$$\begin{split}&| {iS \downarrow}\rangle ,\left| {\frac{{({X - iY} )}}{{\sqrt 2}} \uparrow}\vphantom{\left|{\frac{{({X - iY} )}}{{\sqrt 2}} \uparrow}\right|}\right\rangle,\quad | {Z \downarrow}\rangle ,\left| {\frac{{({X + iY} )}}{{\sqrt 2}} \uparrow}\vphantom{{\frac{{({X - iY} )}}{{\sqrt 2}} \uparrow}}\right\rangle, \\ &| {iS \uparrow}\rangle ,\left| {- \frac{{({X + iY} )}}{{\sqrt 2}} \downarrow}\vphantom{{\frac{{({X - iY} )}}{{\sqrt 2}} \uparrow}}\right\rangle,\quad | {Z \uparrow}\rangle ,\left| {\frac{{({X - iY} )}}{{\sqrt 2}} \downarrow}\vphantom{{\frac{{({X - iY} )}}{{\sqrt 2}} \uparrow}}\right\rangle \!.\end{split}$$

Fixing $\textbf{k} = k \hat{\textbf{z}}$, the Hamiltonian matrix is in block diagonal form

$$\left[{\begin{array}{*{20}{c}}H&0\\0&H\end{array}} \right]\quad \text{where}\; H = \left[{\begin{array}{*{20}{c}}&{{E_{\!s}}}&0&kP&0\\&0&{{E_{\!p}} - \frac{{\Delta}}{3}}&{\frac{{\sqrt 2 {\Delta}}}{3}}&0\\&kP&{\frac{{\sqrt 2 {\Delta}}}{3}}&E_p&0\\&0&0&0&{{E_{\!p}} + \frac{{\Delta}}{3}}\end{array}}\right].$$

${E_{\!s}}$ and ${E_{\!p}}$ are the zone center energies defined by ${H_0}{u_{j0}} = {E_j}{u_{j0}}$. These are chosen to be ${E_{\!s}} = {E_g}$ and ${E_{\!p}} = - {\Delta}/3$ so that the last row and column go to zero. This choice reduces the problem to the diagonalization of two identical $3 \times 3$ matrices. $P$ is the Kane parameter defined by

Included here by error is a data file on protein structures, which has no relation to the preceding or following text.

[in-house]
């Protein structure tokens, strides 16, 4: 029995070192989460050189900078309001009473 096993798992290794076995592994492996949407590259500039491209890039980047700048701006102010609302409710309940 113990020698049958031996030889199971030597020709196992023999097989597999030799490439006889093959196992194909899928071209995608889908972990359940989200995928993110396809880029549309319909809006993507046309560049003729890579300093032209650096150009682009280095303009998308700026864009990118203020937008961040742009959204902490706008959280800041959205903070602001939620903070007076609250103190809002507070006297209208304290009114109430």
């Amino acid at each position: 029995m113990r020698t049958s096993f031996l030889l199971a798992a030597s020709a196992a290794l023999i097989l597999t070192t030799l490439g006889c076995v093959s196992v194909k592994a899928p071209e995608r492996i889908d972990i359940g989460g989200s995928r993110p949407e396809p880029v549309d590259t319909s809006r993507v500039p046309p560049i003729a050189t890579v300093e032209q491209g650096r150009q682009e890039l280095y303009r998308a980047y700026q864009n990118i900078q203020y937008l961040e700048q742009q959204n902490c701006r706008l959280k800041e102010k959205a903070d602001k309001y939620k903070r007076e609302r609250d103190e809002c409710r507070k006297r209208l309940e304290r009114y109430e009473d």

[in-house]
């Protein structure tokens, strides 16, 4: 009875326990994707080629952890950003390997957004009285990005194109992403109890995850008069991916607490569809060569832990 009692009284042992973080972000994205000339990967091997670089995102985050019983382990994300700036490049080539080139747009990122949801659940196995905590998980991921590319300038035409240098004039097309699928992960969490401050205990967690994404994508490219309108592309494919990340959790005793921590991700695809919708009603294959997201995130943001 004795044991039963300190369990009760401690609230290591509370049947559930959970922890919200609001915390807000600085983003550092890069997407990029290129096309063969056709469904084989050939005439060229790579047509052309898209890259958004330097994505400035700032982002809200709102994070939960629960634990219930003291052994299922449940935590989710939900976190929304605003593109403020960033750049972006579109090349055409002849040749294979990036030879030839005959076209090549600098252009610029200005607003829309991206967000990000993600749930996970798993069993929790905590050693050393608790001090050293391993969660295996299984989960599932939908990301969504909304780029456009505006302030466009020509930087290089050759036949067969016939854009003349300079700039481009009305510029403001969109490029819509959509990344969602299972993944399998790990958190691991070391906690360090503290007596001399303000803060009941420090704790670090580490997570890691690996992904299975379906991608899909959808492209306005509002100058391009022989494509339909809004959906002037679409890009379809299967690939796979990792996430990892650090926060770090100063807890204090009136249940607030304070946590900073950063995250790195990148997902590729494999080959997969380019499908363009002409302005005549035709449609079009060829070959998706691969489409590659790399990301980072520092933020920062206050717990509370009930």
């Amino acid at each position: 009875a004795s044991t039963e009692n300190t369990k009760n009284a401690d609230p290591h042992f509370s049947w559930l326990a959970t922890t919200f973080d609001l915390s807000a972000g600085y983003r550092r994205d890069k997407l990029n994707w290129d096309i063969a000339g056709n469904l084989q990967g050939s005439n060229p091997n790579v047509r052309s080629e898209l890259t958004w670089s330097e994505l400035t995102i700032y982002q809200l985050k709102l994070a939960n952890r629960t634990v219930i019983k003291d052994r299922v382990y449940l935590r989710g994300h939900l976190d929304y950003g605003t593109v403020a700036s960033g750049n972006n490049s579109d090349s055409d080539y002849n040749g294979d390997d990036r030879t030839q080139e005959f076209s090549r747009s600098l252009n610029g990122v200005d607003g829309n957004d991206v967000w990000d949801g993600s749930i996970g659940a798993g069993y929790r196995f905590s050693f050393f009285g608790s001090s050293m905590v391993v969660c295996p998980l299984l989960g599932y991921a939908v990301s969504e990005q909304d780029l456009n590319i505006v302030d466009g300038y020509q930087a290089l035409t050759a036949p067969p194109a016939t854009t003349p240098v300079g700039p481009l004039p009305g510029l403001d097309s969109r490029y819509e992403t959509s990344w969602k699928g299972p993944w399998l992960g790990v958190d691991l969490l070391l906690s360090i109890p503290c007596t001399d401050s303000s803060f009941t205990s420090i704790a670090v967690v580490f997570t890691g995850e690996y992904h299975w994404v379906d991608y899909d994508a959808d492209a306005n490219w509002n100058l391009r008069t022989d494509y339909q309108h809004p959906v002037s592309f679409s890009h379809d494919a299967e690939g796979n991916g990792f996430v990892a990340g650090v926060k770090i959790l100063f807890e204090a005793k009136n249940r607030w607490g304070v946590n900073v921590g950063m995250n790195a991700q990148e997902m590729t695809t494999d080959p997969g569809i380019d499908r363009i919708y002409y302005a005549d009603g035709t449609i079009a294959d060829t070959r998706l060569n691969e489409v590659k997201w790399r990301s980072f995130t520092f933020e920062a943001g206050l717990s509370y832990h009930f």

$$\begin{split}P &= - i({\hbar /m} )\langle S | {p_z} | Z \rangle = - i({\hbar /m} ) \langle S | {p_y} | Y \rangle \\&= - i({\hbar /m} )\langle S | {p_x} | X\rangle,\end{split}$$
and ${\Delta}$ is the spin-orbit interaction energy
$${\Delta} = \frac{{3\hbar i}}{{4{m^2}{c^2}}}\left\langle X | \frac{{\partial V}}{{\partial x}}{p_y} - \frac{{\partial V}}{{\partial y}}{p_x} | Y\right\rangle$$

All equivalent matrix elements can be generated from Eq. (A11) by applying all symmetry operations of the crystal’s point group, as was done for $P$ in Eq. (A10).

Diagonalizing Eq. (A9) at the zone center gives eigenstates of the total angular momentum $J = L + S$ (orbital plus spin) and its $z$ component ${J_z}$. The $s\!$-like ($L = 0$) conduction band is a doubly degenerate state with $L = 0$ and $S = \pm 1/2$. The $p$-like ($L = 1$) valence bands include heavy holes with quantum numbers $({J,{J_z}}) = ({3/2, \pm 3/2})$, light holes with $({3/2, \pm 1/2})$, and split-off holes with $({1/2, \pm 1/2})$. Spin-orbit coupling serves to split the $J = 1/2$ states from $J = 3/2$ states by energy ${\Delta}$, hence the name split-off holes.

For arbitrary $\textbf{k}$, we simply rotate to primed coordinates where $\textbf{k} = k \hat{\textbf{z}}^\prime$. The Hamiltonian in the new coordinates has the exact same form as Eq. (A7), but with basis functions transformed according to their representation. Because the valence bands belong to ${{\Gamma}_4}$ which transform as the components of a vector, the transformation takes the form of the usual vector rotation matrix